The BBC has said that as a result of the squeeze on its income source (aka The License Fee) it will look to open up iPlayer to third parties to provide streaming content, as well as investigating premium content streams for which UK users will have to pay.
This sounds to me like a particularly clumsy way of trying to switch funding streams. How will premium content even work? There's an expectation that the BBC's content should be free in the UK precisely because of the way it is funded.
Political machinations aside (and the current UK government has shown itself to be no friend of the BBC) there are arguments for modernizing the way the BBC operates online. Its news service is the only British or European site that breaks up what would otherwise be a completely US-centric online view of the world.
However its video content doesn't have the same online reach. iPlayer is UK only, despite massive demand for the service from abroad. The BBC needs to look at how it can use this demand to support the service.
International subscriptions seem a logical way forward. Yes there will be issues with content which the BBC doesn't have the right to broadcast internationally, however a lot of the BBC's content doesn't get sold abroad and still talks to an international audience.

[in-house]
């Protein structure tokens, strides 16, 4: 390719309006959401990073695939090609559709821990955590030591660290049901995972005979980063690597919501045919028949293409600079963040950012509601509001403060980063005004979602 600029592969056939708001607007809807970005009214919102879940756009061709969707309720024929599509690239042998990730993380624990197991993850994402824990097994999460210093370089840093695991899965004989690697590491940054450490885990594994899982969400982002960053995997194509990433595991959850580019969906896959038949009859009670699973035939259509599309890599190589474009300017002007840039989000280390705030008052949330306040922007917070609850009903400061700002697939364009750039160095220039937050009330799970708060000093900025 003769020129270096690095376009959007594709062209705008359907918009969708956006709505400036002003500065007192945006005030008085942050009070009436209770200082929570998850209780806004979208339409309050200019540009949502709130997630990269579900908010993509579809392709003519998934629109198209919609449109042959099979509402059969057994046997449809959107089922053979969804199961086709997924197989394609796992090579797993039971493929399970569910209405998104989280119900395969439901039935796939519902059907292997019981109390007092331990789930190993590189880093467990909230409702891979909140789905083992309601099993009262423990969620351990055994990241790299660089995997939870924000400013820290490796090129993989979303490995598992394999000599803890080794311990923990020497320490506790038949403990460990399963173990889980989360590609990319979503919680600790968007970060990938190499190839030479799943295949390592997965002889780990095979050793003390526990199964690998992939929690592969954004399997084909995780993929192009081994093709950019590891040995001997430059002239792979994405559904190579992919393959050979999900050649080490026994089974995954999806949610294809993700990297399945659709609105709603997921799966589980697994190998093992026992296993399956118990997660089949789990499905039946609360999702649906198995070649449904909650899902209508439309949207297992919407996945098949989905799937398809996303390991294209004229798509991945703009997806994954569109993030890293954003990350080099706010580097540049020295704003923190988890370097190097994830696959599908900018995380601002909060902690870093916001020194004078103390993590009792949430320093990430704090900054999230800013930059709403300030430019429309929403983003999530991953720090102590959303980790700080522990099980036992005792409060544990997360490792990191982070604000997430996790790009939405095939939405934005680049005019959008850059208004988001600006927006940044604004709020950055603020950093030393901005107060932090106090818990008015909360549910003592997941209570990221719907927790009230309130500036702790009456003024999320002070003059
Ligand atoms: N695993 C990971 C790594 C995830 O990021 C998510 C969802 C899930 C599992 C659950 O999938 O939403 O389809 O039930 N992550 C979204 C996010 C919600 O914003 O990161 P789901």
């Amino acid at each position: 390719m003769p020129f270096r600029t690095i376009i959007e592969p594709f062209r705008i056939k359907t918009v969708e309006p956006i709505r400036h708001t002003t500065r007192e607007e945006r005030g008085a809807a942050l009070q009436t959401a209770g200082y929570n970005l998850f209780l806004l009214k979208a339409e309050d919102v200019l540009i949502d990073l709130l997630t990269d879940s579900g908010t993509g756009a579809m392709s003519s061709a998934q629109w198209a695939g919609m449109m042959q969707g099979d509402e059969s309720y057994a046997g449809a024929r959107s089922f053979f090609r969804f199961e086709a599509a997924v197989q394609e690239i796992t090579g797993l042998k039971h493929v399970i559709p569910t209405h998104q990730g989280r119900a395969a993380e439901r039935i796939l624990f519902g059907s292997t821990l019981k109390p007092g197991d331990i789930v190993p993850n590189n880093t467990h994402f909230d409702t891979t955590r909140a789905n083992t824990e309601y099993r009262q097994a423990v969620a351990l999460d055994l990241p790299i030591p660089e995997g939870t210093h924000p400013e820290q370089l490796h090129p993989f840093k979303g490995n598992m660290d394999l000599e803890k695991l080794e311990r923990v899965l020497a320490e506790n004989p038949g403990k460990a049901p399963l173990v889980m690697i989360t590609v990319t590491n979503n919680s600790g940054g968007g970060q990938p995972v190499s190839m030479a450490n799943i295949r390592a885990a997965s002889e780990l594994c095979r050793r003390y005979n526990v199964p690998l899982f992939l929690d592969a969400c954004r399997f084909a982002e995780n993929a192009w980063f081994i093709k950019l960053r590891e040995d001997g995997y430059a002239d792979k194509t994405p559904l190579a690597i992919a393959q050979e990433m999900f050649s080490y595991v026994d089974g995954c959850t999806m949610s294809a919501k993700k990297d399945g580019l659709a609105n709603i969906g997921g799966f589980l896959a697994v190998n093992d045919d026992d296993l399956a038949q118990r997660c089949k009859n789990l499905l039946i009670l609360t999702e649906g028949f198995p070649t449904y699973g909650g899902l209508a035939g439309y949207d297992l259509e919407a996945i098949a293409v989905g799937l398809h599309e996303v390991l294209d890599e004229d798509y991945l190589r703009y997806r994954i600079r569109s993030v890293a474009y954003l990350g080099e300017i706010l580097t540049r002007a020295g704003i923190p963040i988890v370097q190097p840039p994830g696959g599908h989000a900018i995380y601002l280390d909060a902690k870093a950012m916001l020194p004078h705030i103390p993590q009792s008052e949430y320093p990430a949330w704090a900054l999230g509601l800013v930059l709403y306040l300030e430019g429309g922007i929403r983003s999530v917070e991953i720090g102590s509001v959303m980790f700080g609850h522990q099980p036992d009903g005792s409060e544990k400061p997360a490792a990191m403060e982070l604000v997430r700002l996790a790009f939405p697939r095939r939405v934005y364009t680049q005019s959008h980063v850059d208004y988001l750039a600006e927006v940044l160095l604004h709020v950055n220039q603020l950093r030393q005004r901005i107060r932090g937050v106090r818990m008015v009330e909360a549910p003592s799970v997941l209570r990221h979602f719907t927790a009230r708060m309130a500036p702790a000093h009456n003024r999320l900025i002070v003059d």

An international subscription to content that the BBC can distribute internationally, perhaps sold at £25 per annum, would soon pick up the shortfall in funding that national politics has stripped it of.
The service can obviously go further. The BBC already asks users for video clips on important news stories. It could go significantly further than this and create a YouTube like streaming service leveraging its reputation to compete with the Google property. Mixing the best of user video into its subscription service, or even funding with adverts, could further boost the corporation's income, as well as provide it with a wider testing ground for new programming ideas. A sort of super-extended BBC3 if you like.
Along with the NHS, the BBC remains one of the few things that the world looks up to the UK for. The custodians of both those services have a duty to find ways to beat the short term and self-interest driven political forces that seek to destroy both of them.